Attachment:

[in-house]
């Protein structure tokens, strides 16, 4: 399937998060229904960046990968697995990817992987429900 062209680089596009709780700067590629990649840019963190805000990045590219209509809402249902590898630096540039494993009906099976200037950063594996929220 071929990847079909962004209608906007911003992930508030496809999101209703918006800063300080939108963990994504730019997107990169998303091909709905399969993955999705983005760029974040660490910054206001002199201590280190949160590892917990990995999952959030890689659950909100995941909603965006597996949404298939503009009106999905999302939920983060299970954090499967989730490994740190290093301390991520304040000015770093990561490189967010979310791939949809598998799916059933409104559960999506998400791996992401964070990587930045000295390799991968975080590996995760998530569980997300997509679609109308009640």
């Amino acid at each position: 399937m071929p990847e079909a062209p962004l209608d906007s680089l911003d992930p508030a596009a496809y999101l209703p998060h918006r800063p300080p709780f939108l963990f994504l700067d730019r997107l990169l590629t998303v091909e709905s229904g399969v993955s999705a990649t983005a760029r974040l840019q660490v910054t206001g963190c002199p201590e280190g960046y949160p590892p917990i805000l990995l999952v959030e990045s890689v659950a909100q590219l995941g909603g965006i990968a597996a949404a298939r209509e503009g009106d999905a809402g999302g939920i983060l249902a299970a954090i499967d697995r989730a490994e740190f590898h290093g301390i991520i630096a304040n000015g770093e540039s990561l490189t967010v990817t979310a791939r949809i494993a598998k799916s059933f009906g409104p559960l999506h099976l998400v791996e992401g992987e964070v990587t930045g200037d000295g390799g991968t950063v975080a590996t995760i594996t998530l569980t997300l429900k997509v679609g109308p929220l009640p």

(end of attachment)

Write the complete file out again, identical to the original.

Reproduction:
[in-house]
């Protein structure tokens, strides 16, 4: 399937998060229904960046990968697995990817992987429900 062209680089596009709780700067590629990649840019963190805000990045590219209509809402249902590898630096540039494993009906099976200037950063594996929220 071929990847079909962004209608906007911003992930508030496809999101209703918006800063300080939108963990994504730019997107990169998303091909709905399969993955999705983005760029974040660490910054206001002199201590280190949160590892917990990995999952959030890689659950909100995941909603965006597996949404298939503009009106999905999302939920983060299970954090499967989730490994740190290093301390991520304040000015770093990561490189967010979310791939949809598998799916059933409104559960999506998400791996992401964070990587930045000295390799991968975080590996995760998530569980997300997509679609109308009640």
């Amino acid at each position: 399937m071929p990847e079909a062209p962004l209608d906007s680089l911003d992930p508030a596009a496809y999101l209703p998060h918006r800063p300080p709780f939108l963990f994504l700067d730019r997107l990169l590629t998303v091909e709905s229904g399969v993955s999705a990649t983005a760029r974040l840019q660490v910054t206001g963190c002199p201590e280190g960046y949160p590892p917990i805000l990995l999952v959030e990045s890689v659950a909100q590219l995941g909603g965006i990968a597996a949404a298939r209509e503009g009106d999905a809402g999302g939920i983060l249902a299970a954090i499967d697995r989730a490994e740190f590898h290093g301390i991520i630096a304040n000015g770093e540039s990561l490189t967010v990817t979310a791939r949809i494993a598998k799916s059933f009906g409104p559960l999506h099976l998400v791996e992401g992987e964070v990587t930045g200037d000295g390799g991968t950063v975080a590996t995760i594996t998530l569980t997300l429900k997509v679609g109308p929220l009640p």